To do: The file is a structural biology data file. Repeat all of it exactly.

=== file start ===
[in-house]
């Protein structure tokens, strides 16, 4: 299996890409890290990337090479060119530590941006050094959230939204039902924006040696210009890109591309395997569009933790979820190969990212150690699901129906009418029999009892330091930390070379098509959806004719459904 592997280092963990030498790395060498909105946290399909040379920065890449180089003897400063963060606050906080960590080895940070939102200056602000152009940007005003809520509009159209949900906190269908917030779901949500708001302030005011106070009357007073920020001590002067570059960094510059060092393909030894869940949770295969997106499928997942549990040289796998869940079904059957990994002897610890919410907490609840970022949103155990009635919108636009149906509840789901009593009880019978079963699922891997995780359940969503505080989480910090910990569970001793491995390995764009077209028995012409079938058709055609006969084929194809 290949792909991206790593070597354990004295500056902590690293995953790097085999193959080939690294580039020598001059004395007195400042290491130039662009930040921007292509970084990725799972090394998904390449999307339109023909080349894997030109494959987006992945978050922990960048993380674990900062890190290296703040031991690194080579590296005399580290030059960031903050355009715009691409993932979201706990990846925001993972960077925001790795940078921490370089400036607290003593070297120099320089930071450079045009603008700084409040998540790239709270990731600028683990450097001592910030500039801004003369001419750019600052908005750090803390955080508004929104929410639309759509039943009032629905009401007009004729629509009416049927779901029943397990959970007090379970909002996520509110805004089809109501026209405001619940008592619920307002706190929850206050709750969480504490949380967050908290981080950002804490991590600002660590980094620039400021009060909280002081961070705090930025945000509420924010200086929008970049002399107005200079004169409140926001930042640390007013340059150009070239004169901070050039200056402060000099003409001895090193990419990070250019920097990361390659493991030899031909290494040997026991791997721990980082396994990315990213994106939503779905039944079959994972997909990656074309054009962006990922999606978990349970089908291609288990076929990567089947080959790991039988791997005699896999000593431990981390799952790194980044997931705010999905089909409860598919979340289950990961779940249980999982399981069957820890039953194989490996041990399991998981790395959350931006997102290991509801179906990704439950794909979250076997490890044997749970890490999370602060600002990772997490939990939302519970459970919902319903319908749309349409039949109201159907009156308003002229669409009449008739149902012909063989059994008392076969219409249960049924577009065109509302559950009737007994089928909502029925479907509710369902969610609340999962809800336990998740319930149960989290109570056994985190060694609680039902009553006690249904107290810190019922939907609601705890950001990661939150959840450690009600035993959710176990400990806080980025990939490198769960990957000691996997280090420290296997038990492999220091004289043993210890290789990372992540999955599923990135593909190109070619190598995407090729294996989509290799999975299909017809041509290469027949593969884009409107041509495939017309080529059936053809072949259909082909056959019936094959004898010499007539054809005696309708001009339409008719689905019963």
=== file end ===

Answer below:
[in-house]
């Protein structure tokens, strides 16, 4: 299996890409890290990337090479060119530590941006050094959230939204039902924006040696210009890109591309395997569009933790979820190969990212150690699901129906009418029999009892330091930390070379098509959806004719459904 592997280092963990030498790395060498909105946290399909040379920065890449180089003897400063963060606050906080960590080895940070939102200056602000152009940007005003809520509009159209949900906190269908917030779901949500708001302030005011106070009357007073920020001590002067570059960094510059060092393909030894869940949770295969997106499928997942549990040289796998869940079904059957990994002897610890919410907490609840970022949103155990009635919108636009149906509840789901009593009880019978079963699922891997995780359940969503505080989480910090910990569970001793491995390995764009077209028995012409079938058709055609006969084929194809 290949792909991206790593070597354990004295500056902590690293995953790097085999193959080939690294580039020598001059004395007195400042290491130039662009930040921007292509970084990725799972090394998904390449999307339109023909080349894997030109494959987006992945978050922990960048993380674990900062890190290296703040031991690194080579590296005399580290030059960031903050355009715009691409993932979201706990990846925001993972960077925001790795940078921490370089400036607290003593070297120099320089930071450079045009603008700084409040998540790239709270990731600028683990450097001592910030500039801004003369001419750019600052908005750090803390955080508004929104929410639309759509039943009032629905009401007009004729629509009416049927779901029943397990959970007090379970909002996520509110805004089809109501026209405001619940008592619920307002706190929850206050709750969480504490949380967050908290981080950002804490991590600002660590980094620039400021009060909280002081961070705090930025945000509420924010200086929008970049002399107005200079004169409140926001930042640390007013340059150009070239004169901070050039200056402060000099003409001895090193990419990070250019920097990361390659493991030899031909290494040997026991791997721990980082396994990315990213994106939503779905039944079959994972997909990656074309054009962006990922999606978990349970089908291609288990076929990567089947080959790991039988791997005699896999000593431990981390799952790194980044997931705010999905089909409860598919979340289950990961779940249980999982399981069957820890039953194989490996041990399991998981790395959350931006997102290991509801179906990704439950794909979250076997490890044997749970890490999370602060600002990772997490939990939302519970459970919902319903319908749309349409039949109201159907009156308003002229669409009449008739149902012909063989059994008392076969219409249960049924577009065109509302559950009737007994089928909502029925479907509710369902969610609340999962809800336990998740319930149960989290109570056994985190060694609680039902009553006690249904107290810190019922939907609601705890950001990661939150959840450690009600035993959710176990400990806080980025990939490198769960990957000691996997280090420290296997038990492999220091004289043993210890290789990372992540999955599923990135593909190109070619190598995407090729294996989509290799999975299909017809041509290469027949593969884009409107041509495939017309080529059936053809072949259909082909056959019936094959004898010499007539054809005696309708001009339409008719689905019963």